Ramaphosa's wake-up call on land to slumbering analysts
Ever since Cyril Ramaphosa became president of the African National Congress and spoke on expropriation without compensation (EWC), the weight of published opinion among journalists and economic and investment analysts has been that his statements have been mainly tactical positioning to help him consolidate his leadership and win the next election. He can then, so we are told, rget on with all the "structural reforms" for which he will by then supposedly have obtained a "mandate".
In the view of these commentators, Mr Ramaphosa has "no choice but to pursue expropriation without compensation". His statements are "a symptom of political manoeuvring [rather than] a genuine policy shift". He is merely executing a "populist feint". He is just "kicking for touch" and his pronouncements are simply a "handy election issue" after which "other priorities will take over".
The Institute of Race Relations (IRR) has been almost alone in questioning this soothing analysis. In the first place, the analysis ignores the possibility that the promises of EWC arise from Mr Ramaphosa's oft-stated commitment to his party's policy of bringing about a national democratic revolution. Secondly, the analysis ignores the extent to which Mr Ramaphosa has himself helped to fuel demands for EWC.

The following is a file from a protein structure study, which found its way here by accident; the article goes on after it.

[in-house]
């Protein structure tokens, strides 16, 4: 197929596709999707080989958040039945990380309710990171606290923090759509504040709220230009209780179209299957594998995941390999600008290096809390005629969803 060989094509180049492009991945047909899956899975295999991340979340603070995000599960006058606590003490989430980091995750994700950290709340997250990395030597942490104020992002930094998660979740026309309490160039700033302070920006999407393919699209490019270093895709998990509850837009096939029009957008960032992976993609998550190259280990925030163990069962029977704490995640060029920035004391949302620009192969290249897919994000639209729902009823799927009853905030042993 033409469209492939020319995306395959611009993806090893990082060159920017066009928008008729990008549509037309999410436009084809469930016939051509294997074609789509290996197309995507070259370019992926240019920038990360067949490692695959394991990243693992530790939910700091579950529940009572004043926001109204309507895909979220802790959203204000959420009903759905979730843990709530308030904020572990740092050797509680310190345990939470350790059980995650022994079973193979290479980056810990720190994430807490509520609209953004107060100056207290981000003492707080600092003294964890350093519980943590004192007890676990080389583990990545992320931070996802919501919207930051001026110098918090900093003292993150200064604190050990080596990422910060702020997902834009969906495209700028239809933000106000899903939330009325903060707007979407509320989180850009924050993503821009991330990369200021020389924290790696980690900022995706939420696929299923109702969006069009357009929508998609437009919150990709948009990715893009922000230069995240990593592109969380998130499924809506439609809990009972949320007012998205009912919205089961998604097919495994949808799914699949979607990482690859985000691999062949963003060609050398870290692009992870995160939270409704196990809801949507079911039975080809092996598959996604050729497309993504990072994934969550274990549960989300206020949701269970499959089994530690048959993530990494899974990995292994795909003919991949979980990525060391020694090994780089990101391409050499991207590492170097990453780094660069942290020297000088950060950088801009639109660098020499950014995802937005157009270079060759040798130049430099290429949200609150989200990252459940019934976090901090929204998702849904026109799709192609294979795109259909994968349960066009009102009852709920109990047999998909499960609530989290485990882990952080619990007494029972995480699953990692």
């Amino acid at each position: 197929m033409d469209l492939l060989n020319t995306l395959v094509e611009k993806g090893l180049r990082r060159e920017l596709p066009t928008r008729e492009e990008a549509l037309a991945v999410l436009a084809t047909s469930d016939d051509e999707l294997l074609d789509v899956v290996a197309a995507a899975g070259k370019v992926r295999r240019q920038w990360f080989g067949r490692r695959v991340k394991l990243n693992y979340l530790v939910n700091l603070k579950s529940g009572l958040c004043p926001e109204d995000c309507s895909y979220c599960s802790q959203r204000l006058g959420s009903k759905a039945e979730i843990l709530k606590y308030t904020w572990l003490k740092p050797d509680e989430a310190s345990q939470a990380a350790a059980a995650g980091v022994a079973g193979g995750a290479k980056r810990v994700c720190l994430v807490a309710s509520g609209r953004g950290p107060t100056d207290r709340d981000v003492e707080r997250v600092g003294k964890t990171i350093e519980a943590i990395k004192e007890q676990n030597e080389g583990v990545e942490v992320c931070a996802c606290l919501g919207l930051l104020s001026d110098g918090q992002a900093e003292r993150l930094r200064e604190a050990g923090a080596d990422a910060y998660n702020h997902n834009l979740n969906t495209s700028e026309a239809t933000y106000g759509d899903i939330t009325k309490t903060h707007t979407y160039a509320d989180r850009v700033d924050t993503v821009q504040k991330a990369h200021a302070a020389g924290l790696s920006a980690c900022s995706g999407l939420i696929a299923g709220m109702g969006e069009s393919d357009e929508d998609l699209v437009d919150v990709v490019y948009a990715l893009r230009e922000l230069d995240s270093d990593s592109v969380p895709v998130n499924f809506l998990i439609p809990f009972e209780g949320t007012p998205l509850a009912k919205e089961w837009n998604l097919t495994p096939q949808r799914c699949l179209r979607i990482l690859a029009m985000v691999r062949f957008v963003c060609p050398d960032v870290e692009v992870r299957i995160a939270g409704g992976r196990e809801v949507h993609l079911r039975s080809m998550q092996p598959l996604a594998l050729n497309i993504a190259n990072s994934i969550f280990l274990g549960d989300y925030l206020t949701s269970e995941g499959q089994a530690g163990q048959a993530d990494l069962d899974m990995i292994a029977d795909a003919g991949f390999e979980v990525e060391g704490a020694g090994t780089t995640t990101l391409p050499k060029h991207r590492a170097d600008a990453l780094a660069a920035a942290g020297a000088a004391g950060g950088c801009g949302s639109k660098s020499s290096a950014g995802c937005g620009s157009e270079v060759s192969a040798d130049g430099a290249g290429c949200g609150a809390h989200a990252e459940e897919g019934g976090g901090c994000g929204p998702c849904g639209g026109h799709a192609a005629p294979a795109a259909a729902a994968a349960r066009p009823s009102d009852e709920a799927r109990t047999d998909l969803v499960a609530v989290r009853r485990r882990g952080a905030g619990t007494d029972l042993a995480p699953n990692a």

He has thus described the Land Acts as "the original colonial sin" of "violent dispossession". EWC does not count as "taking land from people" since it is "merely restoring land to its original owners". Mr Ramaphosa has also claimed that EWC is urgently required because black Africans own only 4% of individual farms in the country. To choose the lowest of several estimates and ignore the others is to add fuel to the flames, not to pour oil on troubled waters.
The outcome has been predictable. As Mr Ramaphosa said in his televised broadcast last week, "It has become patently clear that our people want the Constitution to be more explicit about expropriation of land without compensation, as demonstrated in the public hearings". The claim by the Economic Freedom Fighters (EFF) that this announcement amounts to "capitulation to the demands of the people" is only half true. Mr Ramaphosa has helped to inflame those demands, no doubt to further the "long game" at which the analysts tell us he is so adept.